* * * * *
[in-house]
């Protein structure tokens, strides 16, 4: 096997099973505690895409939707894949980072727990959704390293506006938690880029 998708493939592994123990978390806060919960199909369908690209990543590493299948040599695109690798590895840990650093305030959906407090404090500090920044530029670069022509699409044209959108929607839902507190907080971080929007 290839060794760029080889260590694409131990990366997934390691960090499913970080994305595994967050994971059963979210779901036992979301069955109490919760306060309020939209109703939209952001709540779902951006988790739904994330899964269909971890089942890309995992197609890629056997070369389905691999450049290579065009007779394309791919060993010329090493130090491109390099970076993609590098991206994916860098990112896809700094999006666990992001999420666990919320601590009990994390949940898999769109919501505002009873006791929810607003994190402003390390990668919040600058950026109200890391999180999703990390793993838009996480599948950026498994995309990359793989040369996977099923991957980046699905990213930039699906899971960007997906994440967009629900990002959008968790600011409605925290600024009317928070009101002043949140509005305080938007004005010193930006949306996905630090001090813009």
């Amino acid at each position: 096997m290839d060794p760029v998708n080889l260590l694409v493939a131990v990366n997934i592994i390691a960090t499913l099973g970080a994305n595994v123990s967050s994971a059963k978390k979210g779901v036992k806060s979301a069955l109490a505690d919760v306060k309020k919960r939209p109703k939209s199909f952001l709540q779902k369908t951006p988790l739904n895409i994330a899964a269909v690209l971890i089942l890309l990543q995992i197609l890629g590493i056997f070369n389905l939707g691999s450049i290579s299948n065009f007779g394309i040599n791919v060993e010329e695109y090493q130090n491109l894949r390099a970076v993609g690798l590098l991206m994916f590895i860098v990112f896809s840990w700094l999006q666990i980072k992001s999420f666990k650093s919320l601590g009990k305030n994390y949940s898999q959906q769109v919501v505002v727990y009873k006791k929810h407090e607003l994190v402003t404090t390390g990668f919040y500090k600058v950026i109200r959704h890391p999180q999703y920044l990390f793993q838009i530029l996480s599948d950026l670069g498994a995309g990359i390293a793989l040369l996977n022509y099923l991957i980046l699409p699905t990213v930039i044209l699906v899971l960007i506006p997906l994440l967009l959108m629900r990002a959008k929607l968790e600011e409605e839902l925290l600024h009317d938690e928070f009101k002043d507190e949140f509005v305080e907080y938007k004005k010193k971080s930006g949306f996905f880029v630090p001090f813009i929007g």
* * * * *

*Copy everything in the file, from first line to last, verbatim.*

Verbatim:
[in-house]
């Protein structure tokens, strides 16, 4: 096997099973505690895409939707894949980072727990959704390293506006938690880029 998708493939592994123990978390806060919960199909369908690209990543590493299948040599695109690798590895840990650093305030959906407090404090500090920044530029670069022509699409044209959108929607839902507190907080971080929007 290839060794760029080889260590694409131990990366997934390691960090499913970080994305595994967050994971059963979210779901036992979301069955109490919760306060309020939209109703939209952001709540779902951006988790739904994330899964269909971890089942890309995992197609890629056997070369389905691999450049290579065009007779394309791919060993010329090493130090491109390099970076993609590098991206994916860098990112896809700094999006666990992001999420666990919320601590009990994390949940898999769109919501505002009873006791929810607003994190402003390390990668919040600058950026109200890391999180999703990390793993838009996480599948950026498994995309990359793989040369996977099923991957980046699905990213930039699906899971960007997906994440967009629900990002959008968790600011409605925290600024009317928070009101002043949140509005305080938007004005010193930006949306996905630090001090813009």
């Amino acid at each position: 096997m290839d060794p760029v998708n080889l260590l694409v493939a131990v990366n997934i592994i390691a960090t499913l099973g970080a994305n595994v123990s967050s994971a059963k978390k979210g779901v036992k806060s979301a069955l109490a505690d919760v306060k309020k919960r939209p109703k939209s199909f952001l709540q779902k369908t951006p988790l739904n895409i994330a899964a269909v690209l971890i089942l890309l990543q995992i197609l890629g590493i056997f070369n389905l939707g691999s450049i290579s299948n065009f007779g394309i040599n791919v060993e010329e695109y090493q130090n491109l894949r390099a970076v993609g690798l590098l991206m994916f590895i860098v990112f896809s840990w700094l999006q666990i980072k992001s999420f666990k650093s919320l601590g009990k305030n994390y949940s898999q959906q769109v919501v505002v727990y009873k006791k929810h407090e607003l994190v402003t404090t390390g990668f919040y500090k600058v950026i109200r959704h890391p999180q999703y920044l990390f793993q838009i530029l996480s599948d950026l670069g498994a995309g990359i390293a793989l040369l996977n022509y099923l991957i980046l699409p699905t990213v930039i044209l699906v899971l960007i506006p997906l994440l967009l959108m629900r990002a959008k929607l968790e600011e409605e839902l925290l600024h009317d938690e928070f009101k002043d507190e949140f509005v305080e907080y938007k004005k010193k971080s930006g949306f996905f880029v630090p001090f813009i929007g």